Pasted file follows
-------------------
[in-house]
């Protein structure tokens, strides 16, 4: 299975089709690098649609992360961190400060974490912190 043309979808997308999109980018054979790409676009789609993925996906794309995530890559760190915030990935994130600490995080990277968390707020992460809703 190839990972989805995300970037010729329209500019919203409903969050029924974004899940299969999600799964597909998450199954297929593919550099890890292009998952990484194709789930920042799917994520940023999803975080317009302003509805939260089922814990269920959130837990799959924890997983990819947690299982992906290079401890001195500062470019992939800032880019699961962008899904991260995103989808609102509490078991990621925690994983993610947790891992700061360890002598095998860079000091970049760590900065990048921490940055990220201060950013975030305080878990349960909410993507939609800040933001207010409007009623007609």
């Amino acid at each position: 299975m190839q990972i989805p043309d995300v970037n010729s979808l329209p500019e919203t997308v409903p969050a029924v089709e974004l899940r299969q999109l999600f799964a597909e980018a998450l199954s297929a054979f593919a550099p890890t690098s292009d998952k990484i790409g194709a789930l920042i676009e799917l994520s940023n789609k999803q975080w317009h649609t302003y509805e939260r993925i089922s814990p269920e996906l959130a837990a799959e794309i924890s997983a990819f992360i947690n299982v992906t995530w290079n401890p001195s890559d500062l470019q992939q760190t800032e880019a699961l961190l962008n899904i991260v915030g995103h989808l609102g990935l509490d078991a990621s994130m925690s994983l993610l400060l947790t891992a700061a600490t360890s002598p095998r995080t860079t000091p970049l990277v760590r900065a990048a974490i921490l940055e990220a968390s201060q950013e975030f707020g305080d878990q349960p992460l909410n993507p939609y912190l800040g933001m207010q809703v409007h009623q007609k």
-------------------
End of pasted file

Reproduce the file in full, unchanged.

[in-house]
């Protein structure tokens, strides 16, 4: 299975089709690098649609992360961190400060974490912190 043309979808997308999109980018054979790409676009789609993925996906794309995530890559760190915030990935994130600490995080990277968390707020992460809703 190839990972989805995300970037010729329209500019919203409903969050029924974004899940299969999600799964597909998450199954297929593919550099890890292009998952990484194709789930920042799917994520940023999803975080317009302003509805939260089922814990269920959130837990799959924890997983990819947690299982992906290079401890001195500062470019992939800032880019699961962008899904991260995103989808609102509490078991990621925690994983993610947790891992700061360890002598095998860079000091970049760590900065990048921490940055990220201060950013975030305080878990349960909410993507939609800040933001207010409007009623007609």
């Amino acid at each position: 299975m190839q990972i989805p043309d995300v970037n010729s979808l329209p500019e919203t997308v409903p969050a029924v089709e974004l899940r299969q999109l999600f799964a597909e980018a998450l199954s297929a054979f593919a550099p890890t690098s292009d998952k990484i790409g194709a789930l920042i676009e799917l994520s940023n789609k999803q975080w317009h649609t302003y509805e939260r993925i089922s814990p269920e996906l959130a837990a799959e794309i924890s997983a990819f992360i947690n299982v992906t995530w290079n401890p001195s890559d500062l470019q992939q760190t800032e880019a699961l961190l962008n899904i991260v915030g995103h989808l609102g990935l509490d078991a990621s994130m925690s994983l993610l400060l947790t891992a700061a600490t360890s002598p095998r995080t860079t000091p970049l990277v760590r900065a990048a974490i921490l940055e990220a968390s201060q950013e975030f707020g305080d878990q349960p992460l909410n993507p939609y912190l800040g933001m207010q809703v409007h009623q007609k």